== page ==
• The Greenfield project means that work which does not follow prior work. In infrastructure, the projects on unused lands where there is no need to remodel or demolish an existing structure are called Green Field Projects.
  • The projects which are modified or upgraded are called brownfield projects.

Source: mint

Core sectors shrink for fourth straight month

GS-III : Economic Issues Industry

Core sectors shrink for the fourth straight month

Syllabus subtopic: Indian Economy and issues relating to planning, mobilization of resources, growth, development and employment.

Prelims and Mains focus: about the eight core sectors of the Indian Economy and their performance; Index of Industrial Production

News: India’s eight infrastructure sectors shrank for the fourth straight month in November at 1.5%, though the magnitude of contraction slowed from 5.8% in the previous month. The eight core sectors contribute 40% to the Index of Industrial Production.

What does it signify?

  • The slowing of the pace of contraction is being interpreted by some economists as a sign of green shoots, indicating that the economy is on a recovery path.


  • India’s economic growth decelerated to a six-and-a-half-year low of 4.5% in the September quarter on the back of slowing domestic and external demand.

  • Data released by the Controller General of Accounts on Friday showed that the government exceeded its 2019-20 fiscal deficit target by 114.8% during the April-November period.

  • After reducing policy rates five consecutive times by a cumulative 135 basis points, the Reserve Bank of India (RBI) opted for a pause in its December monetary policy review, given the sharp increase in retail inflation and weak monetary transmission from its earlier rate cuts. Retail inflation quickened to 4.6% in October, propelled by a surge in food prices.

  • Earlier last month, RBI pared its growth forecast to 5% for 2019-20 from its October estimate of 6.1%, citing weak business and consumer sentiment. “While improved monetary transmission and a quick resolution of global trade tensions are possible upsides to growth projections, a delay in the revival of domestic demand, a further slowdown in global economic activity and geopolitical tensions are downside risks,” said RBI.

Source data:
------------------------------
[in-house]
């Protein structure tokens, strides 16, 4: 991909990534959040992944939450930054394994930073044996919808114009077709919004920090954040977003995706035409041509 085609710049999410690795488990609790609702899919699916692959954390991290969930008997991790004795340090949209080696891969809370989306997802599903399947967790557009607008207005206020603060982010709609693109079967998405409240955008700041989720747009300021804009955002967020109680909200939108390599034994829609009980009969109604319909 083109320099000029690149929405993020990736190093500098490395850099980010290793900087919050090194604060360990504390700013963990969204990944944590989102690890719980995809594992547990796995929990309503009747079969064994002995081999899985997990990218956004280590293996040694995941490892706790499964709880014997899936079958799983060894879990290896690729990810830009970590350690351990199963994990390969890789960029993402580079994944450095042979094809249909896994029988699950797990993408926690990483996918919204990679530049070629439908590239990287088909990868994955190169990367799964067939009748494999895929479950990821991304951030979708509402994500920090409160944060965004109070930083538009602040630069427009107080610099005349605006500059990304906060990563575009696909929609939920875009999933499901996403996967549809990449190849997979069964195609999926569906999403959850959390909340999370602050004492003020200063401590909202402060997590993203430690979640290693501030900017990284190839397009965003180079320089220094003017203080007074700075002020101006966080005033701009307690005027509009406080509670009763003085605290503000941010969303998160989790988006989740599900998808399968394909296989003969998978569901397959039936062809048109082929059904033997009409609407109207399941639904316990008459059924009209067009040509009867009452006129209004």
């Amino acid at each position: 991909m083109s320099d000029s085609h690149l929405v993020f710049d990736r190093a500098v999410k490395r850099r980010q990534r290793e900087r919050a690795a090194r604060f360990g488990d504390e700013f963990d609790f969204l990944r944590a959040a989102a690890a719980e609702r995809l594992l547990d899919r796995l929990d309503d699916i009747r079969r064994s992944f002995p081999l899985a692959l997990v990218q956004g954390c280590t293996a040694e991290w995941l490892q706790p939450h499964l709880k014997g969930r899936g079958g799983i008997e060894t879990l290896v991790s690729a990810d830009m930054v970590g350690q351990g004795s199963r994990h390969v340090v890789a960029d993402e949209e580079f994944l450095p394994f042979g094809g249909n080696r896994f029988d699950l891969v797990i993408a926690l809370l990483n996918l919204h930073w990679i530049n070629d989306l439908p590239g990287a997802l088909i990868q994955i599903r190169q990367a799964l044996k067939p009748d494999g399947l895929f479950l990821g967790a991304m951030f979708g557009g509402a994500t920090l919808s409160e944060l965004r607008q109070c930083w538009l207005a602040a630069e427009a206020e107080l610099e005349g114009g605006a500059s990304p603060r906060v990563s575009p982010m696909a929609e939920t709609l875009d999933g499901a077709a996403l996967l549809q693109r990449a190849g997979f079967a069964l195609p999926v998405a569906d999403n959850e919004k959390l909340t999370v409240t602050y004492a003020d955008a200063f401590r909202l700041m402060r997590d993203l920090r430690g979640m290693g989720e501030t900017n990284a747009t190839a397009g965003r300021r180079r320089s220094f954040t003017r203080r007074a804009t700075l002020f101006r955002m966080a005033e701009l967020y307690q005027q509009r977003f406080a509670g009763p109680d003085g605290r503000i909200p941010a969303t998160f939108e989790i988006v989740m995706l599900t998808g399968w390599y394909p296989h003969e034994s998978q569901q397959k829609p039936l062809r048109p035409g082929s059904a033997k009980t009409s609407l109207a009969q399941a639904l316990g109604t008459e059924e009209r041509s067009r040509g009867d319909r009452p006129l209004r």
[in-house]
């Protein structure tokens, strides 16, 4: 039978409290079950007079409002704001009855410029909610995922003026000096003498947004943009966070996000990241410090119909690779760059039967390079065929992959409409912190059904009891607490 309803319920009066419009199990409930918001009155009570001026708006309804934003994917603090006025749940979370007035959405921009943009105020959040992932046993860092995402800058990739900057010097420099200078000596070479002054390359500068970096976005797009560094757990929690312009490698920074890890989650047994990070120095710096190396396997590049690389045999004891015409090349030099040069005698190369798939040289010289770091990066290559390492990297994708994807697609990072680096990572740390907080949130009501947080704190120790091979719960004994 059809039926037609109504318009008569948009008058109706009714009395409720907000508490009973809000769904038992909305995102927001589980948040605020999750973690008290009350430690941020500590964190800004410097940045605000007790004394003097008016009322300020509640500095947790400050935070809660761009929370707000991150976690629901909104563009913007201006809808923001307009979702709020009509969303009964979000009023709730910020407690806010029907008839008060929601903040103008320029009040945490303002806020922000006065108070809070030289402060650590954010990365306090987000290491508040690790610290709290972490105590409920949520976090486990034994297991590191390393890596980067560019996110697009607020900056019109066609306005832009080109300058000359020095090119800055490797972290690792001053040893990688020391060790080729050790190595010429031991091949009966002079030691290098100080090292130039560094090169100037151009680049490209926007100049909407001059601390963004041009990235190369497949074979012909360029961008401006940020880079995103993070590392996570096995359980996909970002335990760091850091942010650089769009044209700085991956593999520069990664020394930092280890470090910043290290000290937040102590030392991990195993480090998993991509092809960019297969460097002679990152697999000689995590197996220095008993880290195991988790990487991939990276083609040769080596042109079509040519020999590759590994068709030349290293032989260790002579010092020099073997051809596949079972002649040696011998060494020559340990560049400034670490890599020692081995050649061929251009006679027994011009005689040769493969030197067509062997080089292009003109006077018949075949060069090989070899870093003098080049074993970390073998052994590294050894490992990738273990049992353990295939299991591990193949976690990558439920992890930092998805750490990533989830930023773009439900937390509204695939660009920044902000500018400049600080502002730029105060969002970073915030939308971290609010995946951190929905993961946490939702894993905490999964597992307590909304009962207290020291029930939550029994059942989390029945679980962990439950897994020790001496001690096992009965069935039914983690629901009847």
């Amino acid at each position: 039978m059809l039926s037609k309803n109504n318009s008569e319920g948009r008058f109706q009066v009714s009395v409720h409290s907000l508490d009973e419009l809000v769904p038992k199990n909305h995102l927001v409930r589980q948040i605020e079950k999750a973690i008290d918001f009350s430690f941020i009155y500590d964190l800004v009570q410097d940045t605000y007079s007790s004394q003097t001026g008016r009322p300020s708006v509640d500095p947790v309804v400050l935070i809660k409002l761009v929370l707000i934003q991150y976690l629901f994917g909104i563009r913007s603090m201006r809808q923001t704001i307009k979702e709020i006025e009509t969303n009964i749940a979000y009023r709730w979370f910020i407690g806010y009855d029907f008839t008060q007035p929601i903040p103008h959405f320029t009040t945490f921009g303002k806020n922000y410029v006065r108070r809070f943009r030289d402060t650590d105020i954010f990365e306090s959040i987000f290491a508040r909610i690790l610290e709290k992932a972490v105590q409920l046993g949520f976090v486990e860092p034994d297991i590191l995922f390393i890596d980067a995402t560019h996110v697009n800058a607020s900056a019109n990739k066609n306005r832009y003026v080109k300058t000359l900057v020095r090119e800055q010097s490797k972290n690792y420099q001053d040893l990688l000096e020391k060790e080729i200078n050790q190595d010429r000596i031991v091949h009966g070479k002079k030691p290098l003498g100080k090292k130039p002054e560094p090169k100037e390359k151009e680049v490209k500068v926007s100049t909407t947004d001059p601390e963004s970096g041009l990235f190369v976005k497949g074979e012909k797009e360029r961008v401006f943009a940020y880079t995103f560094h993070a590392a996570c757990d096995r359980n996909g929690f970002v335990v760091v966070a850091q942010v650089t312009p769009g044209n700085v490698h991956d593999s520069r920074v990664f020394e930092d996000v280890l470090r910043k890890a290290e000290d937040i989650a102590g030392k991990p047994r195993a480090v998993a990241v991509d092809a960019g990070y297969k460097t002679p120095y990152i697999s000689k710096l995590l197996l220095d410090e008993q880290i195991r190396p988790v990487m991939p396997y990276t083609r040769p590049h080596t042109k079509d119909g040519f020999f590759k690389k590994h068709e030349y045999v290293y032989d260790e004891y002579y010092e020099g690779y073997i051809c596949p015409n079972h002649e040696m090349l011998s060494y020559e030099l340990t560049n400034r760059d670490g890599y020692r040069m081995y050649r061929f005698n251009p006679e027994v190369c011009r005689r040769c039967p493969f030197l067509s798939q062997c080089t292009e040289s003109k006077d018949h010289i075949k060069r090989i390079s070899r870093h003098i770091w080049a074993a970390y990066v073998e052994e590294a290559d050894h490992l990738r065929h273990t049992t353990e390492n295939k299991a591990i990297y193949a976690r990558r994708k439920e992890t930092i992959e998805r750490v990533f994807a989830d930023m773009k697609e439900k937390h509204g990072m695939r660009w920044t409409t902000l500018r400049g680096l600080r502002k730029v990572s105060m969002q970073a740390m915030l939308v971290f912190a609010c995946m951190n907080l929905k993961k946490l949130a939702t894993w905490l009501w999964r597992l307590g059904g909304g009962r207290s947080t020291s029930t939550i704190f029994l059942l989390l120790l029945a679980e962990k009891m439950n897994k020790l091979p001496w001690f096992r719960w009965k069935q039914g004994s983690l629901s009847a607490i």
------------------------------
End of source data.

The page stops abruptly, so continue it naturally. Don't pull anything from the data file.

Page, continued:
Sector-wise performance

  • Five of the eight infra sectors reported a drop in output in November, according to data released by the industry department on Friday.
  • Cement production bounced back to 4.1% growth, recovering from monsoon-related disruptions, while the output of refinery products accelerated to 3.1% in November. The output of coal and electricity sectors shrunk at a slower pace of 2.5% and 5.7%, respectively, in November from the previous month.
  • However, crude oil, natural gas and steel saw their output shrink at a faster pace in November than in October.
  • The core sector growth numbers for November, though disappointing, have a silver lining as sectors such as cement and fertilizers have registered growth.

About Index of Industrial Production (IIP)

  • IIP is a composite indicator measuring changes in the volume of production of a basket of industrial products over a period of time, with respect to a chosen base period.
  • It is compiled and published on a monthly basis by the Central Statistics Office (CSO) with a time lag of six weeks from the reference month.